So all up planes located on the side planes would have like 30% and all down planes located on the side plane would have like 70% and planes turned in other direction will have other values in between the two, or something like that. (this is a VERY general idea, do whatever explains form)
And on the down planes you'll model in even darker tones...
And on the light planes you'll model in lighter tones.
In this way you'll keep the strongest feeling of the big boxes (about 3 basic planes, each subdivided into different tones). Because you can clearly distinguise the big planes, and the small planes located on these big planes. This is called the sculptural approach. And my understanding of it is very limited! (but just study Michelangelo and you'll figure it out )
But there are other principles that change the amount of tone you'll use - like atmospheric lighting, atmospheric perspective, reflected lighting, constructed cast shadows. and so forth.


How to copy a master drawing ::

First understand the reason for doing a master copy - you want to learn how this master thought about the figure(a drawing is thoughts).
Remember he worked in layers!!!!!!!!!
You will be drawing it as if it were an actual 3d object in front of you!!!(use persepctive construction right away)
Sometimes his constructional lines wont be obvious. They are there none the less. Sometimes you will see these x-ray lines, sometimes you wont!
In order to do a perfect copy of a master drawing you'll need the same amount of anatomical knowledge and skill as the master. If your skill and knowledge is higher - you should be able to improve the master drawing. If your skill and knowledge is worse, you'll make it worse.
IN SHORT - you can't draw properly that which you do not understand.


All right, I hope this is at least partly understandable.

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  1. Hi DM,
    I just happened upon this and found it highly instructive. I've been trying to track down as much info on the Russian system as I can. Whats available without travel and residency is very fragmentary. I've got more old Soviet-era drawing book pdfs than I can hope to go through (you start to notice a lotbof recycled source diagrams and masterworks). The one thing I can't find a lot of information on is what you are calling construction and perspective. Most of the books (and videos by Chinese artists trained in the Russian system) use a variation on the long, sweeping, straight-line/outline, + values methods taught in the West (a la Bargue, Fixler students etc). The only place I have found the kind of box-form construction that lends itself to perspective, (and how I am interpreting what you are saying) is showcased in only a fragmentary way in the books offered by a teacher at the Repin Academy named Mogilevtsev. Its similar to Bammes (and Bridgman to a lesser extent) but more abstracted into explicit box forms.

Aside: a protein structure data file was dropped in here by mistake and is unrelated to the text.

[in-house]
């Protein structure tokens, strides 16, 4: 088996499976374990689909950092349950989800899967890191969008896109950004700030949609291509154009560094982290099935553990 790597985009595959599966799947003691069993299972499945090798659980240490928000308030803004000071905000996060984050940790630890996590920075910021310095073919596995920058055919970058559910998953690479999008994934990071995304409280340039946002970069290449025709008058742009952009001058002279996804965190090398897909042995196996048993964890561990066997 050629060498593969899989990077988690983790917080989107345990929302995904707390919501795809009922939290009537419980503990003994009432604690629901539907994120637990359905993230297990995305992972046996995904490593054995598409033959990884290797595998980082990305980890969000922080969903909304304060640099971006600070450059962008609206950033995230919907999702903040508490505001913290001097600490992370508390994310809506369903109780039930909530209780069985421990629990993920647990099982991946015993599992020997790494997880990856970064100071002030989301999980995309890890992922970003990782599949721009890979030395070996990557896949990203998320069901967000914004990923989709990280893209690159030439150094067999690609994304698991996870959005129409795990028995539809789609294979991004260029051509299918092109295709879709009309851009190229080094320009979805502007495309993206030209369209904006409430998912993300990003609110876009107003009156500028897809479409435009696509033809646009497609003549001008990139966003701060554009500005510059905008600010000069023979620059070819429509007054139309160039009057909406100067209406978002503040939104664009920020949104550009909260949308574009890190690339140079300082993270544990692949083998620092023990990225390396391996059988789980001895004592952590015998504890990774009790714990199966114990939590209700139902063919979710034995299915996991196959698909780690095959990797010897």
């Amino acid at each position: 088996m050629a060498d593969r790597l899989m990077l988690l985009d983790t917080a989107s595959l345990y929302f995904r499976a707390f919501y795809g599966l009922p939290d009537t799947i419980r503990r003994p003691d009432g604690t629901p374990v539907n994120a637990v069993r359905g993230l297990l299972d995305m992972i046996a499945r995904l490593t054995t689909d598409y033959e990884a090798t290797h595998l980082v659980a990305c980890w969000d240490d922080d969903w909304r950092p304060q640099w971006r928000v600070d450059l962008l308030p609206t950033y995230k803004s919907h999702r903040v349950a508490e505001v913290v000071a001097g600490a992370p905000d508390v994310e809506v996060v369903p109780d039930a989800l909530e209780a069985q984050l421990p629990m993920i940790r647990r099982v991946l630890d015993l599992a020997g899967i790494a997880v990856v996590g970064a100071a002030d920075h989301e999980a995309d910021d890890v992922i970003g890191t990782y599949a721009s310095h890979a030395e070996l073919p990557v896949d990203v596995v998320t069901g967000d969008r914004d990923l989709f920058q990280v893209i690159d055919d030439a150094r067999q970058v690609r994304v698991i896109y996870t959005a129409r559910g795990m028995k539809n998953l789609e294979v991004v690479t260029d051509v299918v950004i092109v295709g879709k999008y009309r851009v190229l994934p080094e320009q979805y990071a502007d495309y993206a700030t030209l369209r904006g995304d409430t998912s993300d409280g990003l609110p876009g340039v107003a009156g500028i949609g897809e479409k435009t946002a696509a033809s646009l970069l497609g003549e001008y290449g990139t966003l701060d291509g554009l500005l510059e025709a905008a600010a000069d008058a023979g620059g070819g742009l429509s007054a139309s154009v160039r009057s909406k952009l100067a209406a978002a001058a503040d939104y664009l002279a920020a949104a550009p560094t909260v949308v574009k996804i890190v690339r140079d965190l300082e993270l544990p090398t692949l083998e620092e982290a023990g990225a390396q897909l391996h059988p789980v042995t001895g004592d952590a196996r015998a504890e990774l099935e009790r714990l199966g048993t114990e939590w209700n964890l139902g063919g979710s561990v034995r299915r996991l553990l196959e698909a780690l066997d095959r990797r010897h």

Anyway, do you have any more information (and ideally visual examples) about this system of construction and perspective (ideally showing the complete body in different views). Like does "setting up the perspective" actually involve vanishing points etc?

  2. I really don't know any more than what I copied over here. Though on the issue of perspective, I would assume that once it's learned you don't need to use vanishing points, but that's just speculation on my part. When I made this post (and several others around the same time) I was using this blog as a sort of notebook to collect informationI found elsewhere on the web - mostly at There's a link at the bottom of my post to the thread, which has loads of images, I just copied the words over here.

    As I recall, there was a lot of disagreement on that thread concerning classical Russian figure drawing techniques, largely centered on how extensively they used construction and perspective. Two camps - one that assumes there was a system of construction and one that says there wasn't. After a while I began to sway toward the side saying they probably didn't do a lot of explicit construction. Wish I knew more, but unfortunately I don't!

  3. Understood. Thank you for following up! I know its an old post. If the old book scans I'm finding are an indicator your instinct is correct. I think Mogilevstev's construction system, if he really uses one, is a more recent development and the Repin Academy seems to only want to publish glimpses of it.